The tumultuous intrigue of medieval Europe? The delicate diplomacy between hostile alien races? Pah! The offices, changing rooms and dugouts of a mid-table League Two team are where the real tactical geniuses are born. And that headless shouting man above can mean only one thing, Football Manager is back for a new season, offering an improved line-up of enhancements and features.
The latest update for Introversion's Prison Architect is all about contraband. Prisoners - already notorious for their love of the illicit - will attempt to steal things from rooms that contain any one of a number of different categories, including alcohol, drugs, weapons and, for some reason, toilet brushes. It's a good thing prisons are better stocked than our office: all they'd be able to pinch would be discarded coffee cups, chocolate snacks and copies of The Sims 3: Showtime.
With every update to Introversion's Prison Architect, the lives of its incarcerated 'guests' become that little more harrowing. The alpha 10 patch is only slightly different - it instead gives your prisoners a way to express their increasing displeasure. Unfortunately, rather than anger management sessions, or rehabilitative education, their new means of release is good old fashioned rioting.
Prison Architect has received its first update since being transferred to Steam's high-security Early Access wing. The Alpha9 patch is out now, and brings some big new features - including prisoner employment, laundries, workshops and family visitation. Introversion's Mark Morris and Chris Delay run through the additions, while simultaneously assuring that prisoners "can't hydraulically press the heads of other prisoners... yet." That's probably the most alarming feature tease in the history of management sims.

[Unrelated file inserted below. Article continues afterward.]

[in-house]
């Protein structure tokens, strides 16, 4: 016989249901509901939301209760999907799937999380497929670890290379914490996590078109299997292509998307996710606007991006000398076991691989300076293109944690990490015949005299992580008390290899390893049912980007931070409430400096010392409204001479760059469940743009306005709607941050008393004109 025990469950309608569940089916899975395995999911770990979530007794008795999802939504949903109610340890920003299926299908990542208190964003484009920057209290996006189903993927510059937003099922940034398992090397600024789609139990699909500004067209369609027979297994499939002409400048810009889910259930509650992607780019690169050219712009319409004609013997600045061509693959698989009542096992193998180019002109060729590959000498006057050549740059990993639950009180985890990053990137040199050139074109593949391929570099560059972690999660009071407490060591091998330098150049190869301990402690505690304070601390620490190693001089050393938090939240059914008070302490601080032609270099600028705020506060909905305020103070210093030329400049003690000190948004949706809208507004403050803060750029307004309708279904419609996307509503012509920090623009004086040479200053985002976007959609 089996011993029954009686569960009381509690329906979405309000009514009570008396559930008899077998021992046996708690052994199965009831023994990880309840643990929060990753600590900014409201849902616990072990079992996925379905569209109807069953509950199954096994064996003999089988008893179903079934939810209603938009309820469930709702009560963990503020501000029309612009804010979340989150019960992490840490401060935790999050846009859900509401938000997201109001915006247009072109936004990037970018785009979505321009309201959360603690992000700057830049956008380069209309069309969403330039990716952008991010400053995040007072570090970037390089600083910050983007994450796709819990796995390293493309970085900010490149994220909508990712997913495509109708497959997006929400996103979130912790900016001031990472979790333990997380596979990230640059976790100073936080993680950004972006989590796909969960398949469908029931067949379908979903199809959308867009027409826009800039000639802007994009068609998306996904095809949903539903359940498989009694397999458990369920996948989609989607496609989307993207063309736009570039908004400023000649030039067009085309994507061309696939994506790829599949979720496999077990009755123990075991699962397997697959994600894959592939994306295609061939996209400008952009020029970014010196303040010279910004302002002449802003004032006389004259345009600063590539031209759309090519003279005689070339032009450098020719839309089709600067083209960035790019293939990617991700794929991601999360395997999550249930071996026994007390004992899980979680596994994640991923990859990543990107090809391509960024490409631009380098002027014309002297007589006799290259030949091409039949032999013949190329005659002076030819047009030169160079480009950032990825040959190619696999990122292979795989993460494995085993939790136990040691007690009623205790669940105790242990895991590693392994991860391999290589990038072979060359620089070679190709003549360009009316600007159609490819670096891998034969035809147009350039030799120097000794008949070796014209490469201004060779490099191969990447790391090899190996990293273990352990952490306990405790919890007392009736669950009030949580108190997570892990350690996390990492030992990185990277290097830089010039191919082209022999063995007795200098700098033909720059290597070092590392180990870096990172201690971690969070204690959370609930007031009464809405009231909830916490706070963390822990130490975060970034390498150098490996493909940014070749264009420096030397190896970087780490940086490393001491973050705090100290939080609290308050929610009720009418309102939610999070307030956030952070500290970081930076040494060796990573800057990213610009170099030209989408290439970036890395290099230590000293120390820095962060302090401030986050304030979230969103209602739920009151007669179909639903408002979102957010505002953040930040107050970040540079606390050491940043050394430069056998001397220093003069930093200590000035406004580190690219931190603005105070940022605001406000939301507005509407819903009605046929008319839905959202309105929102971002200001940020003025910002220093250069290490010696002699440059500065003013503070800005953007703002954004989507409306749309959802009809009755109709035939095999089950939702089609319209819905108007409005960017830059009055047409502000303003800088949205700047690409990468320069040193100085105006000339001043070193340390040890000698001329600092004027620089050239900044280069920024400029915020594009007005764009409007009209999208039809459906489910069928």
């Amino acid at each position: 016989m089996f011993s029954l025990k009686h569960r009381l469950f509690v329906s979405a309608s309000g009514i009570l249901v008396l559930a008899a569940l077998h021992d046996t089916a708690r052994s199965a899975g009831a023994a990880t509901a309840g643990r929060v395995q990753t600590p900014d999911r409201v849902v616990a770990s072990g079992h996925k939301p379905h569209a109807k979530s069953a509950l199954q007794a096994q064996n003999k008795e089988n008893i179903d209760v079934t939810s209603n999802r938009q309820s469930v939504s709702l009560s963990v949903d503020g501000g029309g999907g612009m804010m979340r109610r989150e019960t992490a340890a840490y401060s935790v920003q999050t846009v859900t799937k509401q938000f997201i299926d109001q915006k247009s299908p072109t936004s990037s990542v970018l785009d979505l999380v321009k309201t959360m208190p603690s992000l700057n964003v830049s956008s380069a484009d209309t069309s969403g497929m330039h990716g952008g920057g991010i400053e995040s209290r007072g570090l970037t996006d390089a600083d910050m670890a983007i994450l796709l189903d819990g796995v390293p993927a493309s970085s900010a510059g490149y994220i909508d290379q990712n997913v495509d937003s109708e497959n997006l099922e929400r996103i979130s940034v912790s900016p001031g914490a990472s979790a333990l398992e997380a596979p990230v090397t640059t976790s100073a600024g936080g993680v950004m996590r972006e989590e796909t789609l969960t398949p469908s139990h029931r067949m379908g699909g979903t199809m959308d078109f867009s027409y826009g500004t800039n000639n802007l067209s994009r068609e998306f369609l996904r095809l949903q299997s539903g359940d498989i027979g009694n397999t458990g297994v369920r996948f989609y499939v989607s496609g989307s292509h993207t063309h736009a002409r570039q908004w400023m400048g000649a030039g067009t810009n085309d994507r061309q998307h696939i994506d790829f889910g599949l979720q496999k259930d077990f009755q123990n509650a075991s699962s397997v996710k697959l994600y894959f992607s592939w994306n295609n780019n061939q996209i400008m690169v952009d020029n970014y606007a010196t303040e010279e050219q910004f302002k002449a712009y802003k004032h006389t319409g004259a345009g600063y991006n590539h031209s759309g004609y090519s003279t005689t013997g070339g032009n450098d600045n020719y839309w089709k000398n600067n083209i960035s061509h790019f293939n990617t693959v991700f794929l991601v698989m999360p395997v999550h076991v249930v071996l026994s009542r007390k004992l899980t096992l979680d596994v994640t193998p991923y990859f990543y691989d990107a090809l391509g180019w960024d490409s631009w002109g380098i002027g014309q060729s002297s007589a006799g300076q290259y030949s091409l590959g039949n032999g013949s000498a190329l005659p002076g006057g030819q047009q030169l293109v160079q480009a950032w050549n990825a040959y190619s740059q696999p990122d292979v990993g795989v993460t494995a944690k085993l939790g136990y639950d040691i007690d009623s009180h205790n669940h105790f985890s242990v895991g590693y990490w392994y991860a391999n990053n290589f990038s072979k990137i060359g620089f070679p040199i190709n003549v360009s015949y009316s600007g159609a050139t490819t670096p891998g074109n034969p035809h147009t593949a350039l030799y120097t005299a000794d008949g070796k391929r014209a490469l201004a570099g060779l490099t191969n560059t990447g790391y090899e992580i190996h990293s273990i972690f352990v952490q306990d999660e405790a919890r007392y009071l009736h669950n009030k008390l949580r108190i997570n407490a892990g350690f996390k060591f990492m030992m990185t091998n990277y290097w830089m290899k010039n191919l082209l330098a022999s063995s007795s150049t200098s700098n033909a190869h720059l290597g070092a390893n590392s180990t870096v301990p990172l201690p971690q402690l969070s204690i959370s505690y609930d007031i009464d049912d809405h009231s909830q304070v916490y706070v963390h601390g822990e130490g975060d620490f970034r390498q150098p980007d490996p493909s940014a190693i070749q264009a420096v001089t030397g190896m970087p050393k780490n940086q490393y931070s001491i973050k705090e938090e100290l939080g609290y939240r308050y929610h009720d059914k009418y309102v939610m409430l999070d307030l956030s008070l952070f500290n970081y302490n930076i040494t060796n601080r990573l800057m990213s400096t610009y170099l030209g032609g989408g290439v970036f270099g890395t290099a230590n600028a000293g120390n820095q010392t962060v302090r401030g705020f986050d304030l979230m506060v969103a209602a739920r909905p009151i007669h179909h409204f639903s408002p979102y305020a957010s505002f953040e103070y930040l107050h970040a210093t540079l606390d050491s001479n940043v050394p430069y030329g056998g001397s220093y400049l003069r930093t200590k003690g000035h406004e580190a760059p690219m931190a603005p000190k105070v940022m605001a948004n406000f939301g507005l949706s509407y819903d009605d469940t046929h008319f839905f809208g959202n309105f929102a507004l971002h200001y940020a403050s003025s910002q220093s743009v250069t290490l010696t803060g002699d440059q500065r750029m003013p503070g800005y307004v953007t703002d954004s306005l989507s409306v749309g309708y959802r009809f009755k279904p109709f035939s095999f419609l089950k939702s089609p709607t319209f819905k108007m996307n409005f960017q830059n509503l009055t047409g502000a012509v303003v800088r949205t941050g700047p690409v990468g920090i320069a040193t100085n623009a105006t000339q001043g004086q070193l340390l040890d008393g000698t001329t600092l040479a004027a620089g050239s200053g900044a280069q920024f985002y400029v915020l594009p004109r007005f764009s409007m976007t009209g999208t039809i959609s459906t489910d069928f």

Introversion's slammer-sim Prison Architect has kept a pre-release alpha for purchasers through its official website for some time now, even racking up a cool million from buyers eager to push around teeny convicts in what amounts to a penal ant-farm. The various purchase tiers are now on Steam for immediate play, and it makes up a part of the first set of in-progress games offering immediate buy-in access to pre-release versions through Steam's new Early Access system.
The latest Prison Architect update celebrates the incarceration management sim's recent milestones by inserting the faces, names and bios of all backers who've pledged the required amounts. Players who've paid at least $50 can find themselves in the new Name in the Game option, and request to have themselves transferred to their jail.
Which means you can now watch helplessly as you're shanked in your own prison. Weird.
Inversion co-founder Mark Morris recently spoke with VG247 about his decision to bus slammer-sim Prison Architect over to the PC instead of Xbox Live Arcade or the PlayStation Network, citing the prohibitive cost of acquiring test kits to meet quality standards and telling Microsoft and Sony to "piss off" after calling them "second-class customers."
“I’m pretty happy with the way it is at the moment,” says Sports Interactive boss Miles Jacobson of the latest edition of the world’s most popular footy management sim. After yesterday’s video announcement, we rang Miles for a chinwag about challenges, cheats and camera angles – and why this year’s edition promises to be the most accessible Football Manager in years.